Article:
I enjoy operating CW. I use a set of Bencher paddles at my base station and like them very much. However they are big and not too conducive to portable operation.
So, I began looking for ideas on how to build a set of paddles that were smaller and easier to use for portable operation.
I also have a desire to someday put together a QRP station including paddles, that I can use when I am traveling. I believe the paddle set described in the following article satisfies this need. I received some excellent ideas on how to construct them from Vern, KB0SK who has experimented with various paddle construction ideas from time to time. When completed the paddles are about 2 inches wide, 3.5 inches long and 1-1/2 inches in height. Considerably maller for portable operation then my Bencher paddles.
The paddles are constructed from parts that should be readily available in most junk boxes or at most hamfests. They consist of a base, of sufficient weight to keep it from sliding around when in use, and paddles made out of strips of single or double sided copper clad material, washers, insulators, solder lugs, and screws.
The picture to the left shows the completed paddles and the Paddle Parts Dimension Drawing shows the locations of features on the base and the construction of the paddles.
You will need the ability to perform a few mechanical operations to build the paddles. I have divided their construction into four sections. Construction of the base, the paddles themselves, dot and dash contact posts, and final mechanical and electrical assembly.
I started by building the base first. I made mine out of a piece of 2 inch wide, 1/2 inch copper bus bar, 2-1/2 inches long. Dimensions and material for the base are not critical. Those in the article are ones that I have found to work out well and which give the paddles a good feel when in use.
Mark the center of the 2 inch dimension and locate two holes at 1/4 and 2 inches from the front edge of the base. Locate a third hole 1 inch in from the front edge and 1/2 inch from the right edge. Drill and tap all three holes for a #4 screw through the complete thickness of the material..
Locate two additional holes 2 inches from the front edge and 3/8 inch each side of the center line. These should be in line with the hole on the center line. Drill the holes for a #4 screw insulating shoulder washer. These are the shoulder washers used in the mounting kits for TO-66 style transistors. After cleaning up the base I sprayed it with a coat of clear enamel to protect it from tarnishing and to keep it looking neat.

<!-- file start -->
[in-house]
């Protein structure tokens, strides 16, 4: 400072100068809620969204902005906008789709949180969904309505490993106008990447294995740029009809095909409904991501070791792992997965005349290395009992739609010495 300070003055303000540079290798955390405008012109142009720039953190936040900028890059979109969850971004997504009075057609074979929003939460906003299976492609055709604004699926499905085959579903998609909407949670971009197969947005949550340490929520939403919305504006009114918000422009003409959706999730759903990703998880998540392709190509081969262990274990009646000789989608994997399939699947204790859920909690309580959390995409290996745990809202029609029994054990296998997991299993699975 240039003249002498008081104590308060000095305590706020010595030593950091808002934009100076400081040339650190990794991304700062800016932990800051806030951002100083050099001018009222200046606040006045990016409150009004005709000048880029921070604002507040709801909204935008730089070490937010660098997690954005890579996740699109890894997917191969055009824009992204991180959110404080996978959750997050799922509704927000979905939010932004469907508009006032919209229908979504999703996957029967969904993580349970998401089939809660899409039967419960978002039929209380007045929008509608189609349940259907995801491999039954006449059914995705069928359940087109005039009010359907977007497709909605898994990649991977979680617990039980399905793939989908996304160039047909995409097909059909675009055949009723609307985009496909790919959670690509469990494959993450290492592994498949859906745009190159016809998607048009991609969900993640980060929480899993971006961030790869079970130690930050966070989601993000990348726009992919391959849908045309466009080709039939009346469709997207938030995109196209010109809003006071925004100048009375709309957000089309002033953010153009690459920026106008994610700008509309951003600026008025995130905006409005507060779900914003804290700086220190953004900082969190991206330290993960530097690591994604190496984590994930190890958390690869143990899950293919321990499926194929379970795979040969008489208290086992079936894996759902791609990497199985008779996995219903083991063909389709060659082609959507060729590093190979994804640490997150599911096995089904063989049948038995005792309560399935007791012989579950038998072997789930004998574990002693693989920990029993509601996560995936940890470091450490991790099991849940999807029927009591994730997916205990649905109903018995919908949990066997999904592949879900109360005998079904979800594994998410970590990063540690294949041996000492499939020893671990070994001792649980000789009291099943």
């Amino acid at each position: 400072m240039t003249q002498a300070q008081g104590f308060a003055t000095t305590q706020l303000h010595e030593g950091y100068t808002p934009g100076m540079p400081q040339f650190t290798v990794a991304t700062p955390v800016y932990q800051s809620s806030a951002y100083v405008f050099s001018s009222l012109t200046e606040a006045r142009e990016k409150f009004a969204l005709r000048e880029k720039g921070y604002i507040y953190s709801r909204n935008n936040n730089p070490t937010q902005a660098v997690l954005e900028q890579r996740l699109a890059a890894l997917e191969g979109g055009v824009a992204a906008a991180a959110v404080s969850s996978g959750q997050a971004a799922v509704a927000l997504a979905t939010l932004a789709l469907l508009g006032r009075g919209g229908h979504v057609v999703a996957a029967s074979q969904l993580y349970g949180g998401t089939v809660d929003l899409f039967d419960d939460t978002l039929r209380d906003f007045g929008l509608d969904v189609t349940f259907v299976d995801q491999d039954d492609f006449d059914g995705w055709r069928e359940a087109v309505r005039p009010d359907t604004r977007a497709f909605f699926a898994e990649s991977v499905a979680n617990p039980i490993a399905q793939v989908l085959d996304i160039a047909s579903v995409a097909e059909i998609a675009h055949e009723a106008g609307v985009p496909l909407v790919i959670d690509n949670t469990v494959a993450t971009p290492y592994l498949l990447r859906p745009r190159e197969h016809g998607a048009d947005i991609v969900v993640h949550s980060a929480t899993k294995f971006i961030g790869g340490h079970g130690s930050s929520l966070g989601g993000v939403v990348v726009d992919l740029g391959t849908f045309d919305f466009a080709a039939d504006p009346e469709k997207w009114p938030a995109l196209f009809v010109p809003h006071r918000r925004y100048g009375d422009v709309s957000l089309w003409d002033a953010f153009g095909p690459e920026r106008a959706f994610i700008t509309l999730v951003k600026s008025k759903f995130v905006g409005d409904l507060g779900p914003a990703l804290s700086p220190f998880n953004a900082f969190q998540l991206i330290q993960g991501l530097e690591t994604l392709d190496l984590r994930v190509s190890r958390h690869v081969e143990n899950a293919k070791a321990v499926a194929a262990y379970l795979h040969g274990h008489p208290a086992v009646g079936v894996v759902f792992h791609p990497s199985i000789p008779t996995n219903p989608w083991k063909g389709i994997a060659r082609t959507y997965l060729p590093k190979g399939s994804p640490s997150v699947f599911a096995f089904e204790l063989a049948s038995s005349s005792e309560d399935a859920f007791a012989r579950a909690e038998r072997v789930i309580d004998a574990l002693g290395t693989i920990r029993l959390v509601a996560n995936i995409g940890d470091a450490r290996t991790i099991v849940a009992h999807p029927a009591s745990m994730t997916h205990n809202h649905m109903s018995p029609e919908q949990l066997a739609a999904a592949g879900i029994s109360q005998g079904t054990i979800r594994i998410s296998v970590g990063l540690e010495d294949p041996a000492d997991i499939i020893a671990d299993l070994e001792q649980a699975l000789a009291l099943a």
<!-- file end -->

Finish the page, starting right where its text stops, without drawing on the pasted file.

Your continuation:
That completes construction of the base.
Start construction of the paddles by cutting two strips of 1/16 inch thick single or double sidded copper clad material 3 inches long and 1/2 inch wide. These will form the basis for the paddles. Sand the edges of the material with fine sandpaper until smooth. Take care to maintain the two long edges parallel to each other. Drill a hole to provide clearance for a #4 screw 1-3/4 inches from one end in each of the pieces 1/4 inch in from the edge. Using a small round file or a knife cut a groove in one side of the copper clad material 2 inches in from the end of each of the pieces. This groove will ride on a #4 screw and provide the pivot point for the paddles as well as keeping them from sliding back and forth when they are moved. If you are using single sided clad, make sure the grove is in the non-clad side of the material. I wanted a little more surface area for my fingers so I made two additional pieces out of circuit board material to enlarge the finger contact area of the paddles. Cut two pieces of 1 inch wide material about 1 inch long. Taper one end to match the width of the copper clad material which should be approximately 1/2 inch wide. I used epoxy to glue one of these to each of the clad strips so that it protrudes 3/8 inch out from the end of the paddle. Make sure these are glued on the clad side of the material if you are using single sided clad. This completes construction of the paddles.